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MUSC Strategic Plan 2010-2015


MUSC will be a leader in interprofessional/ interdisciplinary practices by building on existing activities and fostering an environment that rewards innovative and integrated education, research, and
patient care.

   “MUSC has a strong and  consistent commitment to interprofessional and interdisciplinary activities. As a nationally recognized leader in interprofessional activities for education, the strategic plan focuses on our best practices in this area,  while further expanding activities to include patient care and research.”

 - Judy Dubno, PhD and Philip Hall, PharmD, Co-Chairs


MUSC has been at the forefront of the national and international efforts to institutionalize Interprofessional/Interdisciplinary (IP/ID) education, research, and clinical care. In 2007, our leadership in this effort was enhanced by our 10-year educational Quality Enhancement Plan, Creating Collaborative Care (C3).  Its guiding statement — Learning Together; Transforming Health — expresses an ambitious agenda to be reached through collaborative means.

The University’s goal is straightforward: to be a national and international leader in IP/ID education, research, and clinical care, and thereby transform health. Among other benefits, IP/ID efforts will better prepare the future workforce of South Carolina. The objectives and strategies emphasize a three-stage process of assessment, implementation, and evaluation of IP/ID initiatives. While implementing this process and as a consequence of it, we also aim to create long-lasting IP/ID resources within MUSC, across our mission. Health care and biomedical research will be more effective when we work together, open to each other’s perspectives, eager to look for solutions we could not find on our own. We want MUSC faculty, staff, and students to serve as exemplary collaborators when working with patients and colleagues.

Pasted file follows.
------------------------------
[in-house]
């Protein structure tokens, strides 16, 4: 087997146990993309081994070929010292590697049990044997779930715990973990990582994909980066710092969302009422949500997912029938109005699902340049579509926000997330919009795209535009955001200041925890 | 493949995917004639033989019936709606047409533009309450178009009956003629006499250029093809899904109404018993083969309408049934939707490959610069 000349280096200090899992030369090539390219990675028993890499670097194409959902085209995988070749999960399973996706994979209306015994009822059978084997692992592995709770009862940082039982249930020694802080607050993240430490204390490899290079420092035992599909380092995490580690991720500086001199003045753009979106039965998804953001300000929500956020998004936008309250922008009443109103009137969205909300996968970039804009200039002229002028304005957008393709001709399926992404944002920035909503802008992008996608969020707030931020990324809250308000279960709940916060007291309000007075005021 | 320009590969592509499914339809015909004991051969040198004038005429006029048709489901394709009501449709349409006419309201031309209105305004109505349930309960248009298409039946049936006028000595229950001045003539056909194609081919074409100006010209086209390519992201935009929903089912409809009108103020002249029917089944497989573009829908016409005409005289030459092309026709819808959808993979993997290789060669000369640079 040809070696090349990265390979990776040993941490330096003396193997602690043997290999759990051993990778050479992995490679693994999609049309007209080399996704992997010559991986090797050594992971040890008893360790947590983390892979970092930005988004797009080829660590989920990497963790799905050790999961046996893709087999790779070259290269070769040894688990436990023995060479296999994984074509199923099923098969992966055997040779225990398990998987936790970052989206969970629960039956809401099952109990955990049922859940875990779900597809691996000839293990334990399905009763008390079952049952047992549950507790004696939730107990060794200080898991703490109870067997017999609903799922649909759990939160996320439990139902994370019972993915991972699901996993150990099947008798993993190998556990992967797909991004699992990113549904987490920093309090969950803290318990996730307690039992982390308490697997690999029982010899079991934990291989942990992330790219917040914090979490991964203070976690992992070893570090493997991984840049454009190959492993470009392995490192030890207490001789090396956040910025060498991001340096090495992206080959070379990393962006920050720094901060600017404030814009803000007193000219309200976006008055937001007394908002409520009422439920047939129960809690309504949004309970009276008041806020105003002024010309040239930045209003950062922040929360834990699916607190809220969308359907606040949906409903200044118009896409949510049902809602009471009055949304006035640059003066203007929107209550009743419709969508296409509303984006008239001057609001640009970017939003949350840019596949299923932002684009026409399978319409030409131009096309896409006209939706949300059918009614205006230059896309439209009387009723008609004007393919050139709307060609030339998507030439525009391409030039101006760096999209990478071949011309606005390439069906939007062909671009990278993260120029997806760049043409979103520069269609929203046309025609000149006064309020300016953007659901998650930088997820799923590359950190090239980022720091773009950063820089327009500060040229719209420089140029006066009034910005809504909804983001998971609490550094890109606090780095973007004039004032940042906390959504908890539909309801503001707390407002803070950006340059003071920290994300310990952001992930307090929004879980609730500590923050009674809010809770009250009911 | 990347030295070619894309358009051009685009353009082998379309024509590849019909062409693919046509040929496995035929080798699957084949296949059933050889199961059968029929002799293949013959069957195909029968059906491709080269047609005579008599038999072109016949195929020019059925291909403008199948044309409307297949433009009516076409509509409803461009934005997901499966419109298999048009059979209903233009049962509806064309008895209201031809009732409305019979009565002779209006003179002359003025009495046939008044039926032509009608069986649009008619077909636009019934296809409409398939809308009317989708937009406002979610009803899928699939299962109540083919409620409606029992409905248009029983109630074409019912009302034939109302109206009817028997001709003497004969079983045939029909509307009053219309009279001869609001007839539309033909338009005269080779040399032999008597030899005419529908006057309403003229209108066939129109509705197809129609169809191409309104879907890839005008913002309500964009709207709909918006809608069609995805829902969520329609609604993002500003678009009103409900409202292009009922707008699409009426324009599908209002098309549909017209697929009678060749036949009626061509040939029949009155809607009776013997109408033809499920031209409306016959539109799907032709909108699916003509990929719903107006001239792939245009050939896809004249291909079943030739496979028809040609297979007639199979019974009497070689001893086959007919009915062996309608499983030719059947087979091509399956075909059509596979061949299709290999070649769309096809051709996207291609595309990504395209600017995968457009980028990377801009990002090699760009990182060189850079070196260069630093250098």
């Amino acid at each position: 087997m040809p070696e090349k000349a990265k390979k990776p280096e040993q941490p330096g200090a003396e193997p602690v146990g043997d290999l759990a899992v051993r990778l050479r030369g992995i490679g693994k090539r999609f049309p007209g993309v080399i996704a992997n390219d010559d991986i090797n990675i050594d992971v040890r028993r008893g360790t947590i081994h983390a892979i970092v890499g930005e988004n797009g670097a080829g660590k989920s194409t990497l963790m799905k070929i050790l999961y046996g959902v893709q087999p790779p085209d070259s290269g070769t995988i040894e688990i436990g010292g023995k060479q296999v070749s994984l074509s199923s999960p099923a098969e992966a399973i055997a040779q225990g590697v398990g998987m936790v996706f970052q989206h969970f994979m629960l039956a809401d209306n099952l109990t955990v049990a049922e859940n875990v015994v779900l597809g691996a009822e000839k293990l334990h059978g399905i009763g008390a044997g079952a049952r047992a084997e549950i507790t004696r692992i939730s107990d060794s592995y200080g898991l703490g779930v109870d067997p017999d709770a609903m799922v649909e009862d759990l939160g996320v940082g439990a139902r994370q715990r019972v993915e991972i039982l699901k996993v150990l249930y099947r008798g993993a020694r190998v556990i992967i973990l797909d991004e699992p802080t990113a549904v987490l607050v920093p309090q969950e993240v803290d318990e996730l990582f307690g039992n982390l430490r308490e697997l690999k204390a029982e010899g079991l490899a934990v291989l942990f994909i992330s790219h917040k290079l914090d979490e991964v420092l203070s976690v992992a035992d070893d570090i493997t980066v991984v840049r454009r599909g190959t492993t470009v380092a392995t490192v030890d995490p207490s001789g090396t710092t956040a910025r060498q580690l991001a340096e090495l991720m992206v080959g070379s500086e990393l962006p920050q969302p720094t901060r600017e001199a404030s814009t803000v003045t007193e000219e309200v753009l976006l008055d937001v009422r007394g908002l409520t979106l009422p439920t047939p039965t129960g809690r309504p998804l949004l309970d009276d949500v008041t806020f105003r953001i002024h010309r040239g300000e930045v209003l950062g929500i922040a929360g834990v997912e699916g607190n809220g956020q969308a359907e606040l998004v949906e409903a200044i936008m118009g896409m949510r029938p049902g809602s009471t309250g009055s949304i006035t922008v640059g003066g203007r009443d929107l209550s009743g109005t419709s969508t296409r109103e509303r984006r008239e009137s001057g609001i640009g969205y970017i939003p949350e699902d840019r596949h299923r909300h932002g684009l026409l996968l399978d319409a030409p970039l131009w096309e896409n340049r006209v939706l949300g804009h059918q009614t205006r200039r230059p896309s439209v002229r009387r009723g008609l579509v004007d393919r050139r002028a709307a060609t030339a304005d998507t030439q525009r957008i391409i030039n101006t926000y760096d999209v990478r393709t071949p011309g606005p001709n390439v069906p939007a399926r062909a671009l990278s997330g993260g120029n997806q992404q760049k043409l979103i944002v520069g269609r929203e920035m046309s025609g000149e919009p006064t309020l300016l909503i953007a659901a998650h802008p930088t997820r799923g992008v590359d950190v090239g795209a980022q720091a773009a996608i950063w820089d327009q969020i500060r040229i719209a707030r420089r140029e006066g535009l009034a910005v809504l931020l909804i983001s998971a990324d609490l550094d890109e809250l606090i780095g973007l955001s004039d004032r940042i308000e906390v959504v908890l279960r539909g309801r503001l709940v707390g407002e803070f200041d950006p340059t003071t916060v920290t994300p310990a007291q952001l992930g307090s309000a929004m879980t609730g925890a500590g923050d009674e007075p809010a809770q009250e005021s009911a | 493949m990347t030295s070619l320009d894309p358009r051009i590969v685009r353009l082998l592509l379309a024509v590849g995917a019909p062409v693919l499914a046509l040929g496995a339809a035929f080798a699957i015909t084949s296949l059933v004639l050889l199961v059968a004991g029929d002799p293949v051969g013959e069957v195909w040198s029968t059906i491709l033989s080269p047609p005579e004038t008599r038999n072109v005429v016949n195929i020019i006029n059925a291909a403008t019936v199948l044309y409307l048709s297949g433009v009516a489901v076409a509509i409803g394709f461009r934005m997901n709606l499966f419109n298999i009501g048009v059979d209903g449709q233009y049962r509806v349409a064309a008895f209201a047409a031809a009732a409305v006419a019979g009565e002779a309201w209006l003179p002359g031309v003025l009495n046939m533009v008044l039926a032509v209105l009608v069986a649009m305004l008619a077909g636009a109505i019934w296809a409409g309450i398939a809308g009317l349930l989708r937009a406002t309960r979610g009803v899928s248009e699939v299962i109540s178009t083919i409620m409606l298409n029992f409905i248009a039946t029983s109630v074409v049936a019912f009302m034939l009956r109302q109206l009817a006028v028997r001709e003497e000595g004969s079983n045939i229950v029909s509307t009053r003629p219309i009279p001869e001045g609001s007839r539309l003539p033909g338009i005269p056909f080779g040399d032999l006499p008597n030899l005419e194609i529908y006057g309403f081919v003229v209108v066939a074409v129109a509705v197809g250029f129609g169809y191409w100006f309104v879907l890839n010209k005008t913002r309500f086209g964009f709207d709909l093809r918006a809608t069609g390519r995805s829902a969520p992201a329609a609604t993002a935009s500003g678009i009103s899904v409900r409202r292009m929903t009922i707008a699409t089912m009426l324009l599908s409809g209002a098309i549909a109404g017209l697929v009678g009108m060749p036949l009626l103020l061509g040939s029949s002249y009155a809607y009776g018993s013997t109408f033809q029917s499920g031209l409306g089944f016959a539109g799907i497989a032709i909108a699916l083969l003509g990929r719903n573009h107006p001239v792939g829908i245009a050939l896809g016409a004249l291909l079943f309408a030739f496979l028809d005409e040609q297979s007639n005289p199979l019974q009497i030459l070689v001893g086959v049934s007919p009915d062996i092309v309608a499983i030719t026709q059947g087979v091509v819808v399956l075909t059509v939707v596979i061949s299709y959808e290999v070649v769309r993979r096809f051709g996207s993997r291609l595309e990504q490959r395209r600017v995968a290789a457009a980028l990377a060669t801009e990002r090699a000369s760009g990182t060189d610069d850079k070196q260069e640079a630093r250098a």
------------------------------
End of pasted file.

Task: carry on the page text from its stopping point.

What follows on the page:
Foster existing initiatives and develop new opportunities that encourage interprofessional/interdisciplinary integration and experiences.


    Identify, assess, and analyze models
  • Evaluate existing campus and community models of IP/ID collaboration and disseminate successful program elements through education and publication across the University, state, and nation.
  • Determine the beneficial and constraining impacts of infrastructure on IP/ID effectiveness.
  • Create a framework of success criteria to assess current  IP/ID programs and initiatives.

   Implement and Disseminate
  • Ensure that systems of evaluation, including promotion and tenure, reward IP/ID collaboration. 
  • Facilitate acquisition of IP/ID skills through continuing education opportunities for students, staff, and faculty. 
  • Create new models and expand shared clinical and research resources for IP/ID education, practice, and research.
  • Improve the quality and safety of patient care through the development of IP/ID teams.
  • Increase the frequency of and venues for communication about  IP/ID collaboration.
  • Create a University-wide educational database to maximize efficiencies and increase IP/ID opportunities.

    Evaluate outcomes
  • Use predetermined metrics, such as course evaluations, satisfaction surveys, clinical outcomes, publications, grants, and financial contributions, both qualitative and quantitative.


Develop opportunities within and outside the institution and create partnerships with others to establish IP/ID collaboration as an ongoing University commitment.

  • Secure private and public sources of funding.
  • Encourage the development of Centers of Excellence that promote IP/ID activities.
  • Develop and launch new degree programs that promote or require IP/ID collaboration for best outcomes, which include cross-college and cross-university courses and research opportunities.
  • Unify the leadership of IP/ID initiatives within central administration.
  • Seek funding to create endowed chairs for programs that promote or require IP/ID collaboration for best outcomes.